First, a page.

Sara Hymes, Alan Ball, Samantha L. Rosentrater and Andrew Papa in "Hay Fever" at the Hilberry Theatre. Photo: Richard L. Fosbrink

Hilberry actors make hay with Noel Coward

By Martin F. Kohn

Noel Coward's "Hay Fever" is the kind of thing contemporary dramatists disparage as "museum theater" when they complain about what theaters are producing instead of (their) new work.

"Hay Fever," which opens the 2010-2011 Hilberry Theatre season, truly is lesser Coward, lacking the comic-romantic tension of "Private Lives," the supernatural looniness of "Blithe Spirit." It has value as a historical artifact, providing early glimpses of the playwright's hallmarks that would be more successfully realized in his later work: his fondness for eccentrics, his affection for comical maids, his exploration of how infatuation is quickly mistaken for love and how it can evaporate just as rapidly.

For the Hilberry, whose graduate-student members are paid but which is essentially an academic program, "Hay Fever" offers its actors a wealth of educational experience. Sure, they get to play characters from another time and place -- pretty commonplace for actors -- but David J. Magidson has directed the play in the old-school manner: overacting rules the day and nuance and subtlety might as well be the name of a vaudeville team.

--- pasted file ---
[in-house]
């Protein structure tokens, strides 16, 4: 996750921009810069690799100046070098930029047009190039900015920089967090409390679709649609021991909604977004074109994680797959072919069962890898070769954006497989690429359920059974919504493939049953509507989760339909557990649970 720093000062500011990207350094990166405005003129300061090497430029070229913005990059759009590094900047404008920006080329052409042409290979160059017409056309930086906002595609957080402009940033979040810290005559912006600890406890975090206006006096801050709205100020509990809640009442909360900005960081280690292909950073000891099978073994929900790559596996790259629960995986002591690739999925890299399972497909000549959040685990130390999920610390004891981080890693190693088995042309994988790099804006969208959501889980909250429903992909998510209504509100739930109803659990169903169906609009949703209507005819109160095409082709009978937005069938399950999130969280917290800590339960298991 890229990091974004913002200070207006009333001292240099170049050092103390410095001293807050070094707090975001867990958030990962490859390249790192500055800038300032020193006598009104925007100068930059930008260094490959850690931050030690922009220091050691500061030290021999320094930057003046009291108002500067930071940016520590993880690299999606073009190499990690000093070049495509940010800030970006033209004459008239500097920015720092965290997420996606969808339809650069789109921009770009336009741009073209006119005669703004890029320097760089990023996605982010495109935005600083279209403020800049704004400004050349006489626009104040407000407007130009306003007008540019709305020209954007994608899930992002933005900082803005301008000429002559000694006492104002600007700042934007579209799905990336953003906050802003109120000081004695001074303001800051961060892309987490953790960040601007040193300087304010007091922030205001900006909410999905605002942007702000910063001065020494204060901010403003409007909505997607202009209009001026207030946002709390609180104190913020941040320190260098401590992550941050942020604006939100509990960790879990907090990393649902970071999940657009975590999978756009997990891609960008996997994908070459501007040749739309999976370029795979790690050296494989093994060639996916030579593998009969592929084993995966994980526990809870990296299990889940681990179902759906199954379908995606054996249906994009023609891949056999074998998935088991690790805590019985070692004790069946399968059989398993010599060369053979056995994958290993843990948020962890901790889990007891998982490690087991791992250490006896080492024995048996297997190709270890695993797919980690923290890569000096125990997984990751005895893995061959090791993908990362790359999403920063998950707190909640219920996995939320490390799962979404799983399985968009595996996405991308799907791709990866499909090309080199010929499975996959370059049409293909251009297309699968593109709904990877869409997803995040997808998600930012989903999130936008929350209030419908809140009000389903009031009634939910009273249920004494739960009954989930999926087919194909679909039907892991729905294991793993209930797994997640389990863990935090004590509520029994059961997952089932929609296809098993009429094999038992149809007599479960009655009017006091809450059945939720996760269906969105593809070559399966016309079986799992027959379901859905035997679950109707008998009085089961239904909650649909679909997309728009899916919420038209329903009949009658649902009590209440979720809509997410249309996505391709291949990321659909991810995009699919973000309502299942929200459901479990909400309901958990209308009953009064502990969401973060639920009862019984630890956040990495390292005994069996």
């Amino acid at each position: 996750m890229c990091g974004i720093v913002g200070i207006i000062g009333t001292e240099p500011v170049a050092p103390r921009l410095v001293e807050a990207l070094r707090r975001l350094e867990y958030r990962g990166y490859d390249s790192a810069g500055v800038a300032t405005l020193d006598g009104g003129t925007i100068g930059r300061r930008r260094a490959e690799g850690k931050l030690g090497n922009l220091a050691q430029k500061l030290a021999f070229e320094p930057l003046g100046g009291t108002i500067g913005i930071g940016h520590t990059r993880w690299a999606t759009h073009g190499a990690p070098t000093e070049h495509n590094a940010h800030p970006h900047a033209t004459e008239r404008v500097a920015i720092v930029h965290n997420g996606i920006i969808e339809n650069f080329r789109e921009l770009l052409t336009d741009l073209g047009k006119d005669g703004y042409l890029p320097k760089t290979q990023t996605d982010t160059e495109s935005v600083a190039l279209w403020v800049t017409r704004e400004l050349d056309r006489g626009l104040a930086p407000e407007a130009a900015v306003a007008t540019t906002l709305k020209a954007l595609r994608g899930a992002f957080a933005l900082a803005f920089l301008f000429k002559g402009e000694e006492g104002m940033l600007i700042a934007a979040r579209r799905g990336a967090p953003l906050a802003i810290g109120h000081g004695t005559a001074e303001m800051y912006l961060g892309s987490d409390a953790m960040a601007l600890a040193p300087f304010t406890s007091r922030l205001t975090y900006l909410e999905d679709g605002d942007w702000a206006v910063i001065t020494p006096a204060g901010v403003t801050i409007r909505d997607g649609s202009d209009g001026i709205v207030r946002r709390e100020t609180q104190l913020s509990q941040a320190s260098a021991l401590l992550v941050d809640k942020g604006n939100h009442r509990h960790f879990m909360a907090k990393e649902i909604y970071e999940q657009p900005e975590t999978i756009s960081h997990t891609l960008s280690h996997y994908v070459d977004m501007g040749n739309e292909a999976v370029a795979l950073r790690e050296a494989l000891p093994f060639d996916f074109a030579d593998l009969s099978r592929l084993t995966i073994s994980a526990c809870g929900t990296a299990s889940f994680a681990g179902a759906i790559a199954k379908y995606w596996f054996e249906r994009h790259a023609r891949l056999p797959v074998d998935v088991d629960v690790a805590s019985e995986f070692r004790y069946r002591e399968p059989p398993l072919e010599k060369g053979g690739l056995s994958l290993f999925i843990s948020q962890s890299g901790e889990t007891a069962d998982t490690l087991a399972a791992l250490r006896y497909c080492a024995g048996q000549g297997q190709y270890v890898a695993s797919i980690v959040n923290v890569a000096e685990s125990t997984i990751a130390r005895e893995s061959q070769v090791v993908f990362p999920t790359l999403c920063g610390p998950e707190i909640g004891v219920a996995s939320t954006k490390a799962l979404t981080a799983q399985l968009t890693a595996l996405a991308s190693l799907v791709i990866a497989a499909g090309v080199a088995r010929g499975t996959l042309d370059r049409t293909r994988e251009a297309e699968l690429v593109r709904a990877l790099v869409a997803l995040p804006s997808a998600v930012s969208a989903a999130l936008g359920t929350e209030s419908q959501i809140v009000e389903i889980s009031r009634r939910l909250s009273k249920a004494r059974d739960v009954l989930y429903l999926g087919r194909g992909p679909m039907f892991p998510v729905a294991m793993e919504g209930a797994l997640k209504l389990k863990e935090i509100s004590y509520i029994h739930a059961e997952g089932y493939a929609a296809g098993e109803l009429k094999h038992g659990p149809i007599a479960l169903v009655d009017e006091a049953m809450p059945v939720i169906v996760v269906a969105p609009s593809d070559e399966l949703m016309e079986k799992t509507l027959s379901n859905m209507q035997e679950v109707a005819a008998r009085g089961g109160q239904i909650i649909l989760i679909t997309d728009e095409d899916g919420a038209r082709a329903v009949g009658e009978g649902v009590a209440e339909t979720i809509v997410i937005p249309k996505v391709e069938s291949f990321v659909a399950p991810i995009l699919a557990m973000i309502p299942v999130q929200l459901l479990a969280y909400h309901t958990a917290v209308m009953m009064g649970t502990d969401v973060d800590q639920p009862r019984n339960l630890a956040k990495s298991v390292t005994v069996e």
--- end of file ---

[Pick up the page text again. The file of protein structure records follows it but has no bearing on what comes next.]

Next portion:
The actors aren't just playing characters; they're playing characters the way they might have been played in the 1920s, with a side order of ham, not to mention British accents.

This makes sense. Half of the characters are members of the same privileged, self-absorbed Bliss family -- novelist father, faded actress mother, grown son and daughter who don't do much of anything -- who all tend to overdramatize, comically, everything in their lives.

Four other characters are the people each has invited to the family's sumptuous country house (set by Rudolph C. Schuepbach) for the weekend, with romantic designs. These folks must be played just as broadly as the Blisses or they're apt to be overshadowed. Within minutes, it seems, everyone has wound up with someone else's date. (The ninth and final character is the funny maid.)

The actors work very well individually and as an ensemble, managing their accents and performing broadly without ever going over the top, true to the time of this period piece.

Magidson has allowed a significant anachronism, although it shouldn't diminish anyone's enjoyment. The song "Heart and Soul" is played on stage and as incidental music. "Hay Fever" was written in 1925; John D. Woodland's lovely costumes are very 1920s, and "Heart and Soul" is from 1938. As shorthand, though, for what everyone contributes here, you couldn't find a better title.


'Hay Fever'

Hilberry Theatre, 4743 Cass Ave., Detroit. Plays in rotating repertory through Dec. 4. $20-$30. 313-577-2972.

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